Joaquim Tenreiro is somewhat unknown in the Northern hemispheres, but in Brazil he’s heralded as the father of Modern design.
Born in Portugal in 1906, Tenreiro relocated to Brazil when he was 22. Though he was well-versed in the cultural currents of Modernism, Cubism, and Dadaism, he found the strict geometricity of much Modern European design confining and instead embraced the crooked line, the languorous curve.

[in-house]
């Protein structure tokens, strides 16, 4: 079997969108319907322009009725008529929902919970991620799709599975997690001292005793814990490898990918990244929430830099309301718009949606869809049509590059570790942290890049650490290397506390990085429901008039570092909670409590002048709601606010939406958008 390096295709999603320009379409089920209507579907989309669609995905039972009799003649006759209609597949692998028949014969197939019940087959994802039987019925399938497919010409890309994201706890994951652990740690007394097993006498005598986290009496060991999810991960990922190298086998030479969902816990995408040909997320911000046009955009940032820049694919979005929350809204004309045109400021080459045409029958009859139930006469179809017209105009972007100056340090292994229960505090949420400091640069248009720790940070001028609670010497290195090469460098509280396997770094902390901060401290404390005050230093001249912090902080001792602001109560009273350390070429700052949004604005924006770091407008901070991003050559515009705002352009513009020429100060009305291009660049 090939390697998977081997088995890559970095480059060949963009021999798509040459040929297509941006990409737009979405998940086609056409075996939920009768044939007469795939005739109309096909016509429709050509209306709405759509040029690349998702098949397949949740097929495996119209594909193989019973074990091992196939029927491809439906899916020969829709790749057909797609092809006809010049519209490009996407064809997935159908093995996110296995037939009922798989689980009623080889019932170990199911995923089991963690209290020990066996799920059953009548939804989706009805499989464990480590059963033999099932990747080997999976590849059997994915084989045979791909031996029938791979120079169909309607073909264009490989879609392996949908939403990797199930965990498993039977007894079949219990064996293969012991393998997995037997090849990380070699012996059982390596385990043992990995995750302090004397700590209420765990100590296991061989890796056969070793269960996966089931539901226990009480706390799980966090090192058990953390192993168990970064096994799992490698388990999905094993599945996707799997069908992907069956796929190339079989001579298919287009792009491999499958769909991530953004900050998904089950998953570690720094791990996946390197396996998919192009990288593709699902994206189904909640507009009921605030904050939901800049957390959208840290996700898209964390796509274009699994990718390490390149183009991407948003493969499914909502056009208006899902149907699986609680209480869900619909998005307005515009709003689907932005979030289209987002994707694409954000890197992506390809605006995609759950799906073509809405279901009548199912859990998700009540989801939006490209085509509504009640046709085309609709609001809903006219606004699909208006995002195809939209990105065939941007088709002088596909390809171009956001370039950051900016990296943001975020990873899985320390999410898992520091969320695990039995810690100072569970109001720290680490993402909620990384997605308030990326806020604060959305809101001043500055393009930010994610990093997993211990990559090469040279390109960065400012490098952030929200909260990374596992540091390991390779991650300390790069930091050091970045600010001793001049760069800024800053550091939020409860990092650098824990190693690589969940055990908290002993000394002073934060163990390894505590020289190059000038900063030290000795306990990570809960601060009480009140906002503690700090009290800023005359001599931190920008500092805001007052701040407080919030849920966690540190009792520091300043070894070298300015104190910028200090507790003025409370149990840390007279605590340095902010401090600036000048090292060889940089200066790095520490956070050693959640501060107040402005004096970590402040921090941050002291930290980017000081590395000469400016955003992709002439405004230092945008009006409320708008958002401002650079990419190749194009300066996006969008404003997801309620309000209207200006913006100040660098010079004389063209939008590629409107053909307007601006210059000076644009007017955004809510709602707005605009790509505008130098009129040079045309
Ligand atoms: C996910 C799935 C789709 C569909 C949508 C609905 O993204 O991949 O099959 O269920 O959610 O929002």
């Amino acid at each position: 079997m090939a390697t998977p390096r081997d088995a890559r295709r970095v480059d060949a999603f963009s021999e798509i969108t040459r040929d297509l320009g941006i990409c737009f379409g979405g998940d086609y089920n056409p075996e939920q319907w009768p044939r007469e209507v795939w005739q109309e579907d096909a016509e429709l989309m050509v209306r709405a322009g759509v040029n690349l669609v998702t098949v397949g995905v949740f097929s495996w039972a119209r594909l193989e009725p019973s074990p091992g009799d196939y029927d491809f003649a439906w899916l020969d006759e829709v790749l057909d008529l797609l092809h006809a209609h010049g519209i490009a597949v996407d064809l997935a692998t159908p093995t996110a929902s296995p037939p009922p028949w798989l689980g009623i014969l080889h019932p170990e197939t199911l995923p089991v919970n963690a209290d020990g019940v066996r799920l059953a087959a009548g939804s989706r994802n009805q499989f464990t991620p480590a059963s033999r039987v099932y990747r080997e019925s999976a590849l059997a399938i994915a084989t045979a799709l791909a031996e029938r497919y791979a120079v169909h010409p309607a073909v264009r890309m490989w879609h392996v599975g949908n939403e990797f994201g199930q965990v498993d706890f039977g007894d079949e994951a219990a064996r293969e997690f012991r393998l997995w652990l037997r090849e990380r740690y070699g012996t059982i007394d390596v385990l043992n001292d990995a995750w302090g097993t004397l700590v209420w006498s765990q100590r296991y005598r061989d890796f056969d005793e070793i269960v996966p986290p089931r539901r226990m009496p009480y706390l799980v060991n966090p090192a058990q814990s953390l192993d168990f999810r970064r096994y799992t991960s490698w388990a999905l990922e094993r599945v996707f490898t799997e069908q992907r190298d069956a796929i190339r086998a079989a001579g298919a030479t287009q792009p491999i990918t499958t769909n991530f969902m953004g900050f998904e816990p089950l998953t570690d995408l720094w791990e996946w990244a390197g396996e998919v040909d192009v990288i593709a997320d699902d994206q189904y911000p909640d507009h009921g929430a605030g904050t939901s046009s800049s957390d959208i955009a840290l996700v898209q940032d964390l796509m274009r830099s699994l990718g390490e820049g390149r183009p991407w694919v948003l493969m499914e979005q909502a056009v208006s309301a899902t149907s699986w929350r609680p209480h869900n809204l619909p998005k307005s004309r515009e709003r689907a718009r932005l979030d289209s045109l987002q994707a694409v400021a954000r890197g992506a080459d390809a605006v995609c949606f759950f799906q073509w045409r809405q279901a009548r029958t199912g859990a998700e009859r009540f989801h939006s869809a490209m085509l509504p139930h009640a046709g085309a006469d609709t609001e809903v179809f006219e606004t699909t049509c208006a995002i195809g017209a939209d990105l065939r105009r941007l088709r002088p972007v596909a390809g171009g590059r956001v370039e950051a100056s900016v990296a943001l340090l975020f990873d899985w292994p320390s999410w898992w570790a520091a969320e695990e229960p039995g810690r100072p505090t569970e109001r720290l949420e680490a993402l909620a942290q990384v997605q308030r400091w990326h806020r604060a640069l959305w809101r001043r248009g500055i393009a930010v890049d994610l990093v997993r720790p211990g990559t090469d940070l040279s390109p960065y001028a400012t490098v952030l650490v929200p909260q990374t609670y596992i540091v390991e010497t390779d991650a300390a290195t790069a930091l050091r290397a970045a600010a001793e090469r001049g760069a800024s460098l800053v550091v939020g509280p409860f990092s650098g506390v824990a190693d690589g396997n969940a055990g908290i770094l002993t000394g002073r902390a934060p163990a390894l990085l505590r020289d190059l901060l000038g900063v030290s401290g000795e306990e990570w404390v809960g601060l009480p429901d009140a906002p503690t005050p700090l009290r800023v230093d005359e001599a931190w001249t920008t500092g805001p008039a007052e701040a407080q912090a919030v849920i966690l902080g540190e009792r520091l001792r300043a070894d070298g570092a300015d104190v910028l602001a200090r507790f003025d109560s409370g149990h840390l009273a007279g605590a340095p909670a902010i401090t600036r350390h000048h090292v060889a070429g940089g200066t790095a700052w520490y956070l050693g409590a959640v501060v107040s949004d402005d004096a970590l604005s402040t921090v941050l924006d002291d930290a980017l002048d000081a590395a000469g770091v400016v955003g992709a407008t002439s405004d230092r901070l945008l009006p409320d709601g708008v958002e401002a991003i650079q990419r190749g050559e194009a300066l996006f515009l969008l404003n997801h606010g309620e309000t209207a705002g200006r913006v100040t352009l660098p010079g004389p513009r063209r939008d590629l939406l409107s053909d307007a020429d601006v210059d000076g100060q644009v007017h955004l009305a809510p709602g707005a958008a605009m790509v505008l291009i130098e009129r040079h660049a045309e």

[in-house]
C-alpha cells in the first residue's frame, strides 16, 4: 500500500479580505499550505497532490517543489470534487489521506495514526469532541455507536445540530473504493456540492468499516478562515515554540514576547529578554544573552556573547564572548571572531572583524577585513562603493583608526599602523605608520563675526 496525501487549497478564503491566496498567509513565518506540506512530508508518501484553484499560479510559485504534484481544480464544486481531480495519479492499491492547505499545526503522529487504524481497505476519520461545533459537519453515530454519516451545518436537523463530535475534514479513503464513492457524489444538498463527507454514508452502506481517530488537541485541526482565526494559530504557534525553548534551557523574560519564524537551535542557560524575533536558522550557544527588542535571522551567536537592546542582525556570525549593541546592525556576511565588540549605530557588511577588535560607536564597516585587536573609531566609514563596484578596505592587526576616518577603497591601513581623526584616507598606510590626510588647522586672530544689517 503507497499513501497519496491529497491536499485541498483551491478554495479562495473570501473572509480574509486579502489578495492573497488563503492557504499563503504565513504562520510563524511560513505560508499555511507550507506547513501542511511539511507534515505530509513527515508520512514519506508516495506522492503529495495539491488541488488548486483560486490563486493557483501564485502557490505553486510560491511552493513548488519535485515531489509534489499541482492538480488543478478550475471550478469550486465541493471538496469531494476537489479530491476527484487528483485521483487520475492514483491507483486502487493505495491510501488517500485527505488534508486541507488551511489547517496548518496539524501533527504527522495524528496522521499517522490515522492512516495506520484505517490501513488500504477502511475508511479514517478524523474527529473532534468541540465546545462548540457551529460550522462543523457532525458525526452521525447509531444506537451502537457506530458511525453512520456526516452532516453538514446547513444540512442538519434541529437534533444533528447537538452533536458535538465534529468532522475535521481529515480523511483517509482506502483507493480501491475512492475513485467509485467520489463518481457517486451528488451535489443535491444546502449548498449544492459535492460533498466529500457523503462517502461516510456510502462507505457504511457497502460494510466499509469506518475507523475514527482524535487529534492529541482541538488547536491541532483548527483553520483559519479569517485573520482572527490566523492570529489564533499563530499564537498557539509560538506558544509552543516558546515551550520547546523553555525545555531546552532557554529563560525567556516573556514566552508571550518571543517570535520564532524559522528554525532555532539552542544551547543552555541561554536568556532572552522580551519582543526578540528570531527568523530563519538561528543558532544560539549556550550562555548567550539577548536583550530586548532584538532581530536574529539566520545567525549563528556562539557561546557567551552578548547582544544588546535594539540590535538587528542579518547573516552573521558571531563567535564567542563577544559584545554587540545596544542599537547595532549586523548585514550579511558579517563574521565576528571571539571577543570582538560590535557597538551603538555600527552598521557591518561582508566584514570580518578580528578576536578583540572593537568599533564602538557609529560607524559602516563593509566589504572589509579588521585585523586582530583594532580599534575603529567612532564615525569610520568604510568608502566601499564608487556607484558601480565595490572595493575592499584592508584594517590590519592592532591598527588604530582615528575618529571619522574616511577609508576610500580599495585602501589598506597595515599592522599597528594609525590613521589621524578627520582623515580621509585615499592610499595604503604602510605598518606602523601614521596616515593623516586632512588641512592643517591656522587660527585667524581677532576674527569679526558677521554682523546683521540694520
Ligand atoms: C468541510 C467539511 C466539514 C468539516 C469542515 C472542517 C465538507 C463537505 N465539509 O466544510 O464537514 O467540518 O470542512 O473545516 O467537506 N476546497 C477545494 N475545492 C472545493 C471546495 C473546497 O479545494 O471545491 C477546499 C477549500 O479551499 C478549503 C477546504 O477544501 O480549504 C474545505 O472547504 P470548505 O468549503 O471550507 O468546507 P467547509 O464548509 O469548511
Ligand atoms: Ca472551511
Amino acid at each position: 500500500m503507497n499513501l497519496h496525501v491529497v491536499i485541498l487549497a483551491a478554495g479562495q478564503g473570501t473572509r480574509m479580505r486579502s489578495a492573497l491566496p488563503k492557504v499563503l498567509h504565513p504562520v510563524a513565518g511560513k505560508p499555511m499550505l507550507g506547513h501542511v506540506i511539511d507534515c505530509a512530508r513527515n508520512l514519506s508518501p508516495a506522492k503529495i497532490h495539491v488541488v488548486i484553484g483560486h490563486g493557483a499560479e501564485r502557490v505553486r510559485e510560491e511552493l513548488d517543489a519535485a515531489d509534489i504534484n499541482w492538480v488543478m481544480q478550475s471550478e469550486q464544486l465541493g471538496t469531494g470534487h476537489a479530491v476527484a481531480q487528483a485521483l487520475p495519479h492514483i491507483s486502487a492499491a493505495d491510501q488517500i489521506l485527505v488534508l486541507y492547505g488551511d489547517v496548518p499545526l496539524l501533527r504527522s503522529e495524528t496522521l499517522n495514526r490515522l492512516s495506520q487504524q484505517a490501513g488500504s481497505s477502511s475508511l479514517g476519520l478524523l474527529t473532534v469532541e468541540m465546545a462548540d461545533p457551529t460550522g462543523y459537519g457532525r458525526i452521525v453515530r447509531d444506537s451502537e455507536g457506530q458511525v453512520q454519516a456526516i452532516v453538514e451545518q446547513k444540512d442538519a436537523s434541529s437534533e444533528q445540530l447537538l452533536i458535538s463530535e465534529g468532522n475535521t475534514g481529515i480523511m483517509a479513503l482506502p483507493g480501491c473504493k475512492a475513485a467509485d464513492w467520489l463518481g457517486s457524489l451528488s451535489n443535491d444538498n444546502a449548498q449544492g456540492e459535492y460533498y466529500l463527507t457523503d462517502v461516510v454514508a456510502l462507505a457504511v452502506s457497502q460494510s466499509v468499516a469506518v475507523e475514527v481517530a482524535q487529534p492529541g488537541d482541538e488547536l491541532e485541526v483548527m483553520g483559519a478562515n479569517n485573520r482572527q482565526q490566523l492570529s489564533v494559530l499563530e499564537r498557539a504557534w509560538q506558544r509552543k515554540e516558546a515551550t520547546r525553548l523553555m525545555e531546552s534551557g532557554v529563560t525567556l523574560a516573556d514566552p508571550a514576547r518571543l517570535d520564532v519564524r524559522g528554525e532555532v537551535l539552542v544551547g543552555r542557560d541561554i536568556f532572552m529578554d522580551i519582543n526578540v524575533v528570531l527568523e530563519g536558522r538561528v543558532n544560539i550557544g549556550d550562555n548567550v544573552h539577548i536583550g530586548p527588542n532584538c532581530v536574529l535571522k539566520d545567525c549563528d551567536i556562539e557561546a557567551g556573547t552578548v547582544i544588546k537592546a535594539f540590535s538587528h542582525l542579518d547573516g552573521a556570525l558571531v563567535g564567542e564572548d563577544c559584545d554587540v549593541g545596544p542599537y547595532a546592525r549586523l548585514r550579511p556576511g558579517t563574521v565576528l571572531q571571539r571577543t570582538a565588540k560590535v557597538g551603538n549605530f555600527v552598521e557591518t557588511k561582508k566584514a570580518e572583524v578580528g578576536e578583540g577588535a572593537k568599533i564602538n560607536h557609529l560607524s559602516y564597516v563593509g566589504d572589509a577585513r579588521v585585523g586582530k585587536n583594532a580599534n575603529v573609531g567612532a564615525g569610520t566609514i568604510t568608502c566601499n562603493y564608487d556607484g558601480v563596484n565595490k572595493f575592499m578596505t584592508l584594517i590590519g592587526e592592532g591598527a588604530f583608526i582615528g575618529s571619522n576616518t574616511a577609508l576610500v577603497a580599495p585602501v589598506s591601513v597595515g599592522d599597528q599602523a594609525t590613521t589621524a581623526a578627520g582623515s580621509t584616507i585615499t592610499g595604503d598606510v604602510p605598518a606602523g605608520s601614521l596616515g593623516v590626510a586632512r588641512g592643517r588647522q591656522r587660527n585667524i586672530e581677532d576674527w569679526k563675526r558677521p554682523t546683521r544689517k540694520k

Cadeira Três Pés, (“Three Legged Chair”) from 1947, exemplifies Tenreiro’s iconoclastic aesthetic, as he had not only broken away from the straight lines of traditional Modern design, but also the antique style and excessive ornamentation popular in Brazil at the time.
The design of the chair looked towards the aesthetic and materials of Brazil. It features five hardwoods, all sourced locally, and was constructed, as were many of his furnishings during this period, with the collaboration of local artisans versed in traditional woodworking techniques.
See more iconic three-legged chairs at